Making the shift to happiness

I really enjoyed this post by Joshua Becker that takes empirical research and combines it with the fluffy idea of happiness. Add to that the latest list of the happiest countries in the world, and a picture emerges that perhaps the pursuit of wealth and things isn’t what will make us happier. Yes, it is fluffy stuff and very subjective, but if you get enough fluffy stuff and it all points in the same direction, perhaps there really is something to it!

There are many people that think if they get more money, a hot partner, that flash car, they will be happier…. but the grass is always greener.

Don’t believe me? Try these 10 studies:

1. From wealth to well-being? Money matters, but less than people think – Harvard Business School, 2009.

It seems that this bastion of wealth creation has been getting soft over the past years. The HBR advocating that money may not be everything and that once we have enough to be comfortable, our money linked happiness may in fact plateau? That is crazy talk!

2. Buying Experiences, not Possessions, Leads to Greater Happiness – San Francisco State University, 2009.

Stuff is just stuff, experiences create memories and people make us feel like we are part of something bigger. I’m not entirely convinced by the “hierarchy of needs” stuff, but there is a reason why people left alone will glum together.

3. The Science of Happiness – An Experiment in Gratitude – University of Pennsylvania, 2005.

This one harps back to the original Ted talk I posted. Pick three new things to be thankful for everyday and the world will seem a better place. I have been working on this and interestingly it gets harder as you use up the obvious stuff, but it does make you realize just how lucky you are.

4. Trust, Morality – and Oxytocin? – Claremont Graduate University, 2011.

This one is hugtastic! If you don’t like hugs you are destined for the scrap yard of unhappiness. Ok, perhaps not, but you’ll need to find a new source of Oxytocin.

5. For a better work day, smile like you mean it –  Michigan State University, 2011.

Sounds like something out of a Peter Pan. “Think Happy Thoughts” … it won’t make you fly, but it may well make you feel better…oh and then smile and spread the love.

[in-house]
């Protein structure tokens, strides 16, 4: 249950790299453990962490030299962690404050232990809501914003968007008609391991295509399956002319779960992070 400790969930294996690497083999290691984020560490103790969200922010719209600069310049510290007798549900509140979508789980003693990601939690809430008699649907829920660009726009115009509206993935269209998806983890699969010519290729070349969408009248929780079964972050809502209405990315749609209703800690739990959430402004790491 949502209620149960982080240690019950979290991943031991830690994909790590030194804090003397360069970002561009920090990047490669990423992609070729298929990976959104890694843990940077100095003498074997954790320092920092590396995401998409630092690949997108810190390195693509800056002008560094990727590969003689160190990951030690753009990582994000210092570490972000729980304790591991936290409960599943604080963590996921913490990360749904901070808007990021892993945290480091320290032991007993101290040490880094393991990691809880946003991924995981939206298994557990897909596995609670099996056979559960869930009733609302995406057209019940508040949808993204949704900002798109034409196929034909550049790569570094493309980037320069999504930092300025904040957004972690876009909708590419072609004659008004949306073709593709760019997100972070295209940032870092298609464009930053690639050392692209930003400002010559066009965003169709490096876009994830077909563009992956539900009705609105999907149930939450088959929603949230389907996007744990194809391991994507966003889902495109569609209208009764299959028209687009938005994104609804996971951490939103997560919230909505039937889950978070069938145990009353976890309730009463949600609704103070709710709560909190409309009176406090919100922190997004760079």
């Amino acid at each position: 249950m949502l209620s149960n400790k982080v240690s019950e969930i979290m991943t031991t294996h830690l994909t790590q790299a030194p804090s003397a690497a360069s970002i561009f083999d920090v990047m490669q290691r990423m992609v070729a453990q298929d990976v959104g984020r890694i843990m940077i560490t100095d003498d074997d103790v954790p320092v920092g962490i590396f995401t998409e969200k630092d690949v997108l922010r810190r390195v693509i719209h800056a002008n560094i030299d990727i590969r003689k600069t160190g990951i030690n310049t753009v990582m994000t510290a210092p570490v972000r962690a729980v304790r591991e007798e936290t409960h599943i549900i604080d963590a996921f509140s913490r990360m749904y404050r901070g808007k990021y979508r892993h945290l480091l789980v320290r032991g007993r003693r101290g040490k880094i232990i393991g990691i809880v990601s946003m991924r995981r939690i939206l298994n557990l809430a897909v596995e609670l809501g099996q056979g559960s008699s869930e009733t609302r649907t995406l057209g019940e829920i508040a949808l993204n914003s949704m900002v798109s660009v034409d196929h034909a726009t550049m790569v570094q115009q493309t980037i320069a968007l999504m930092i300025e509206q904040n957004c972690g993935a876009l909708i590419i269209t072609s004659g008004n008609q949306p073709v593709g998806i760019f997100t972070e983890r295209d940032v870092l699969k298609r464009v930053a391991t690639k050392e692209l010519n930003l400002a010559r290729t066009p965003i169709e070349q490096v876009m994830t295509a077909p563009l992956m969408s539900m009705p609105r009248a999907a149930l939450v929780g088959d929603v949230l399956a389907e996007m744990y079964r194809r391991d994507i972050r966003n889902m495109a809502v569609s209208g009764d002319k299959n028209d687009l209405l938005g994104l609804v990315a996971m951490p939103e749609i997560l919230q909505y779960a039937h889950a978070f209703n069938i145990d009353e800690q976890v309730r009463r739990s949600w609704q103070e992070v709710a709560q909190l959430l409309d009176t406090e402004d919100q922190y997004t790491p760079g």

6. The Dynamic Spread of Happiness in a Large Social Network – University of California, San Diego, 2008.

You know those people that just always seem to drag you down? Well, tell them to snap out of it or “weed the garden” as my wife calls it. Surround yourself with happy people and they will help to lift you up.

7. Kindness Counts: Prompting Prosocial Behavior in Preadolescents Boosts Peer Acceptance and Well-Being – University of British Columbia, 2012.

That title is quite the mouthful, but seems that bad kids aren’t the most popular. Seems that helping others does more than just make you feel good.

8. People who exercise on work days are happier, suffer less stress and are more productive – University of Bristol, 2008.

This one is certainly true for me. If I don’t exercise I can turn into a real grouch.

9. Is Volunteering a Public Health Intervention? – University of Exeter Medical School, 2013.

Seems that giving back not only makes you feel better, avoids depression, it also improves your well-being and  makes you live longer. If you volunteer enough, you can cheat death… OK, just kidding.

10. Spending Money on Others Promotes Happiness  | University of California Berkeley, 2008.

I’m always intrigued by the causality elements of this sort of study. Spending more of one’s income on others apparently results in greater happiness. My question is, are the people that are spending more money on others already more happy anyway? I seem to spend a lot of money on the insurance, food and health industry. Perhaps, I should think of these payments as gifts to other peoples’ salaries and the payments wouldn’t hurt quite as much….hmmm, not sure my imagination can stretch so far. I will just have to invite my friend to dinner instead.

As a former healthcare professional, I was always amazed at the people who had all manner of pain or physical limitations that were happy as Larry. Whilst, some that had minor inconveniences would cry murder. There are soooo many things that we can control just by changing our attitudes. Is it time to make that choice?

 

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